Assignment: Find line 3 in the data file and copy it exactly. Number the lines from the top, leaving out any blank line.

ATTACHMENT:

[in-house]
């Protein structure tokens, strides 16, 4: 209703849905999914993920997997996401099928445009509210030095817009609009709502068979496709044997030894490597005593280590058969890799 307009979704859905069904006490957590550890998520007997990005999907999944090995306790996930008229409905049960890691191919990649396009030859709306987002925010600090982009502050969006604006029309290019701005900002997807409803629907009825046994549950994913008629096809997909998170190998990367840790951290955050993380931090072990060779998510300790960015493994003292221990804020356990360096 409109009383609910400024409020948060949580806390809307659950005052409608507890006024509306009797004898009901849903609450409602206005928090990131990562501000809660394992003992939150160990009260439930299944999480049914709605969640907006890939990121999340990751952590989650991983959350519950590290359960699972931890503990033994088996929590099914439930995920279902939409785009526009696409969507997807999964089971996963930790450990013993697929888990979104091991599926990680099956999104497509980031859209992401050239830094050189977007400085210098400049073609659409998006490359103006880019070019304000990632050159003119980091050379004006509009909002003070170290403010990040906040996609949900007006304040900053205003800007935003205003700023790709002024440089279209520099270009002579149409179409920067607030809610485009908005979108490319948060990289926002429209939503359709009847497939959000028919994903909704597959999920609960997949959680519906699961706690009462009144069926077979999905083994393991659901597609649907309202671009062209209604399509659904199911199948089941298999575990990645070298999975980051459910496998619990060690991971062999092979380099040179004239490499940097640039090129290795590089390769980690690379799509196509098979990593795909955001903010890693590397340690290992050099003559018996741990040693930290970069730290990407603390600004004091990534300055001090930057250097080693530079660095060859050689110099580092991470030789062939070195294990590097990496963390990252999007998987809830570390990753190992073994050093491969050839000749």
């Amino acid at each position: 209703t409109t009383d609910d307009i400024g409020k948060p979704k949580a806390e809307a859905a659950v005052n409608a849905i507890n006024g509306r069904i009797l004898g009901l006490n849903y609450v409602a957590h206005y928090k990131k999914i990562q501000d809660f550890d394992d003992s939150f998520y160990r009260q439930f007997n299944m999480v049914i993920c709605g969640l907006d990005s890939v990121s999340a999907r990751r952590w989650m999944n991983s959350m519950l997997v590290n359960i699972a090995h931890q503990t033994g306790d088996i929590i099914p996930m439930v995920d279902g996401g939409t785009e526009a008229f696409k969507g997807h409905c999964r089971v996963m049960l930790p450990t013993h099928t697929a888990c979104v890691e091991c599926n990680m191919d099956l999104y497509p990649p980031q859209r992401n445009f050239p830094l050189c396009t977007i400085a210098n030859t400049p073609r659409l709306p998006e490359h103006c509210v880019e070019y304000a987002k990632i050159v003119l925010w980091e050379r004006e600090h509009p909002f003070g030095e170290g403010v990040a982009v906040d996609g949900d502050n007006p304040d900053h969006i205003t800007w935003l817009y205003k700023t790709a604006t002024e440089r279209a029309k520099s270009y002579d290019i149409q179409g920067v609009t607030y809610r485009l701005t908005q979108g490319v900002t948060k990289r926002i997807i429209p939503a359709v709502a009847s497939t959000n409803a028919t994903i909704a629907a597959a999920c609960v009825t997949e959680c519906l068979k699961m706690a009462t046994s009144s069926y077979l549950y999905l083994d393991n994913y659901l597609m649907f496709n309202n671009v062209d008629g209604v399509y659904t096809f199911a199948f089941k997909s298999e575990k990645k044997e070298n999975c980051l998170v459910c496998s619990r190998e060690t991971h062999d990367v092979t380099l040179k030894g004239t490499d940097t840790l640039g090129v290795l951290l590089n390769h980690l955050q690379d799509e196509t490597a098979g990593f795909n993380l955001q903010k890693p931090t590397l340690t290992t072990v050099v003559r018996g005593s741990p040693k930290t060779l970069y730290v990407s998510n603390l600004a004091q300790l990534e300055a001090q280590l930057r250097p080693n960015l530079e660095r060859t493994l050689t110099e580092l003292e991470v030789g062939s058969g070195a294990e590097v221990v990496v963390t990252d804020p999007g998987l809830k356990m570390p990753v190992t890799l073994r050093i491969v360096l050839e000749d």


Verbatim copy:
């Amino acid at each position: 209703t409109t009383d609910d307009i400024g409020k948060p979704k949580a806390e809307a859905a659950v005052n409608a849905i507890n006024g509306r069904i009797l004898g009901l006490n849903y609450v409602a957590h206005y928090k990131k999914i990562q501000d809660f550890d394992d003992s939150f998520y160990r009260q439930f007997n299944m999480v049914i993920c709605g969640l907006d990005s890939v990121s999340a999907r990751r952590w989650m999944n991983s959350m519950l997997v590290n359960i699972a090995h931890q503990t033994g306790d088996i929590i099914p996930m439930v995920d279902g996401g939409t785009e526009a008229f696409k969507g997807h409905c999964r089971v996963m049960l930790p450990t013993h099928t697929a888990c979104v890691e091991c599926n990680m191919d099956l999104y497509p990649p980031q859209r992401n445009f050239p830094l050189c396009t977007i400085a210098n030859t400049p073609r659409l709306p998006e490359h103006c509210v880019e070019y304000a987002k990632i050159v003119l925010w980091e050379r004006e600090h509009p909002f003070g030095e170290g403010v990040a982009v906040d996609g949900d502050n007006p304040d900053h969006i205003t800007w935003l817009y205003k700023t790709a604006t002024e440089r279209a029309k520099s270009y002579d290019i149409q179409g920067v609009t607030y809610r485009l701005t908005q979108g490319v900002t948060k990289r926002i997807i429209p939503a359709v709502a009847s497939t959000n409803a028919t994903i909704a629907a597959a999920c609960v009825t997949e959680c519906l068979k699961m706690a009462t046994s009144s069926y077979l549950y999905l083994d393991n994913y659901l597609m649907f496709n309202n671009v062209d008629g209604v399509y659904t096809f199911a199948f089941k997909s298999e575990k990645k044997e070298n999975c980051l998170v459910c496998s619990r190998e060690t991971h062999d990367v092979t380099l040179k030894g004239t490499d940097t840790l640039g090129v290795l951290l590089n390769h980690l955050q690379d799509e196509t490597a098979g990593f795909n993380l955001q903010k890693p931090t590397l340690t290992t072990v050099v003559r018996g005593s741990p040693k930290t060779l970069y730290v990407s998510n603390l600004a004091q300790l990534e300055a001090q280590l930057r250097p080693n960015l530079e660095r060859t493994l050689t110099e580092l003292e991470v030789g062939s058969g070195a294990e590097v221990v990496v963390t990252d804020p999007g998987l809830k356990m570390p990753v190992t890799l073994r050093i491969v360096l050839e000749d």